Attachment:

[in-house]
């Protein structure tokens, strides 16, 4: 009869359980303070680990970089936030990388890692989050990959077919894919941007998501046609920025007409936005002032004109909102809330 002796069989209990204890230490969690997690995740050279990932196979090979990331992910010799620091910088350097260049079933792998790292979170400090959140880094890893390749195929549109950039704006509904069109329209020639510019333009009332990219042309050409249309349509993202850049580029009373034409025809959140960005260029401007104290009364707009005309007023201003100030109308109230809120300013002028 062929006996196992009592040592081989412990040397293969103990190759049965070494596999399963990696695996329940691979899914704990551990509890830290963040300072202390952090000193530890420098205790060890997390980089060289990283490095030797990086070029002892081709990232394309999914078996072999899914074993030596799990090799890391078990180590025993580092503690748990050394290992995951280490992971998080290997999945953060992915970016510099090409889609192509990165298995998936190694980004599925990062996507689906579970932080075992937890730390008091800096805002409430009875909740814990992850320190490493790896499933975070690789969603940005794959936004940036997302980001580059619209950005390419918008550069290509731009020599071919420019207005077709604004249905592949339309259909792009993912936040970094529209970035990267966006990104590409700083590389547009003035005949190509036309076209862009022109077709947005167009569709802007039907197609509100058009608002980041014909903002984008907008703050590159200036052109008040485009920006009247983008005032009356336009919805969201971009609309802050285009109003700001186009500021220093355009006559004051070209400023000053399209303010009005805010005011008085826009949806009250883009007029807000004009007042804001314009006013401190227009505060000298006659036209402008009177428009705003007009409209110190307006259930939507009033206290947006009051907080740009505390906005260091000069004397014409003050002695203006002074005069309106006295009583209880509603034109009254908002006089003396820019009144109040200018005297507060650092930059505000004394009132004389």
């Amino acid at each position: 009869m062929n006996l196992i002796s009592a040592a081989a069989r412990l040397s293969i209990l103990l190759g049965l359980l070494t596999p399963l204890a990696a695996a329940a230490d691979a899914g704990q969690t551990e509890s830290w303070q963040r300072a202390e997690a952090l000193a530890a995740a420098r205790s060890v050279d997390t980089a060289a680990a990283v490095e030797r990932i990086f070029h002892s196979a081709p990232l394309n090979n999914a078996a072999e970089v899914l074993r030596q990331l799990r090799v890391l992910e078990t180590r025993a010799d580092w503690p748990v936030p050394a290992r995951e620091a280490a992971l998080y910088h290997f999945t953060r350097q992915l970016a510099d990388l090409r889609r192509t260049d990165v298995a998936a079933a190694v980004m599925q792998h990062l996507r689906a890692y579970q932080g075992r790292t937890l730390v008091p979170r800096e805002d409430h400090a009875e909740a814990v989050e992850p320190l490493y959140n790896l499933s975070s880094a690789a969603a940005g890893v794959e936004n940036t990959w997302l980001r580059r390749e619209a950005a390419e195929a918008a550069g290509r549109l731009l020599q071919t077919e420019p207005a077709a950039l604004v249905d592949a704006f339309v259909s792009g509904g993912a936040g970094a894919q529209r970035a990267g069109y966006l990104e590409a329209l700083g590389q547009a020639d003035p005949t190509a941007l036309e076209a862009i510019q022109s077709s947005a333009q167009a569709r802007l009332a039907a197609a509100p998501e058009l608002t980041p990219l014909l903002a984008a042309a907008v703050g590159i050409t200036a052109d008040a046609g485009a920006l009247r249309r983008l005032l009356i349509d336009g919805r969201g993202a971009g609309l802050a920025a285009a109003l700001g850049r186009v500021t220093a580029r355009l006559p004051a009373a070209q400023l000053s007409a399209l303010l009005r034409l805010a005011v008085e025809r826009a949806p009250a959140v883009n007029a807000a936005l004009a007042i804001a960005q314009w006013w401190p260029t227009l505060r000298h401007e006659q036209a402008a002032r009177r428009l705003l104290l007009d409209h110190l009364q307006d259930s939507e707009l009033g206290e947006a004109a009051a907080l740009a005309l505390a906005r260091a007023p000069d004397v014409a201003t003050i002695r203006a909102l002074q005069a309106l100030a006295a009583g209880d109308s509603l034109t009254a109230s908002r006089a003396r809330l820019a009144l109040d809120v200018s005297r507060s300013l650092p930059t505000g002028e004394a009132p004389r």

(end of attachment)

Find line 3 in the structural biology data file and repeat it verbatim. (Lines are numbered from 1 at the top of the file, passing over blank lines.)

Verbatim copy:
């Amino acid at each position: 009869m062929n006996l196992i002796s009592a040592a081989a069989r412990l040397s293969i209990l103990l190759g049965l359980l070494t596999p399963l204890a990696a695996a329940a230490d691979a899914g704990q969690t551990e509890s830290w303070q963040r300072a202390e997690a952090l000193a530890a995740a420098r205790s060890v050279d997390t980089a060289a680990a990283v490095e030797r990932i990086f070029h002892s196979a081709p990232l394309n090979n999914a078996a072999e970089v899914l074993r030596q990331l799990r090799v890391l992910e078990t180590r025993a010799d580092w503690p748990v936030p050394a290992r995951e620091a280490a992971l998080y910088h290997f999945t953060r350097q992915l970016a510099d990388l090409r889609r192509t260049d990165v298995a998936a079933a190694v980004m599925q792998h990062l996507r689906a890692y579970q932080g075992r790292t937890l730390v008091p979170r800096e805002d409430h400090a009875e909740a814990v989050e992850p320190l490493y959140n790896l499933s975070s880094a690789a969603a940005g890893v794959e936004n940036t990959w997302l980001r580059r390749e619209a950005a390419e195929a918008a550069g290509r549109l731009l020599q071919t077919e420019p207005a077709a950039l604004v249905d592949a704006f339309v259909s792009g509904g993912a936040g970094a894919q529209r970035a990267g069109y966006l990104e590409a329209l700083g590389q547009a020639d003035p005949t190509a941007l036309e076209a862009i510019q022109s077709s947005a333009q167009a569709r802007l009332a039907a197609a509100p998501e058009l608002t980041p990219l014909l903002a984008a042309a907008v703050g590159i050409t200036a052109d008040a046609g485009a920006l009247r249309r983008l005032l009356i349509d336009g919805r969201g993202a971009g609309l802050a920025a285009a109003l700001g850049r186009v500021t220093a580029r355009l006559p004051a009373a070209q400023l000053s007409a399209l303010l009005r034409l805010a005011v008085e025809r826009a949806p009250a959140v883009n007029a807000a936005l004009a007042i804001a960005q314009w006013w401190p260029t227009l505060r000298h401007e006659q036209a402008a002032r009177r428009l705003l104290l007009d409209h110190l009364q307006d259930s939507e707009l009033g206290e947006a004109a009051a907080l740009a005309l505390a906005r260091a007023p000069d004397v014409a201003t003050i002695r203006a909102l002074q005069a309106l100030a006295a009583g209880d109308s509603l034109t009254a109230s908002r006089a003396r809330l820019a009144l109040d809120v200018s005297r507060s300013l650092p930059t505000g002028e004394a009132p004389r």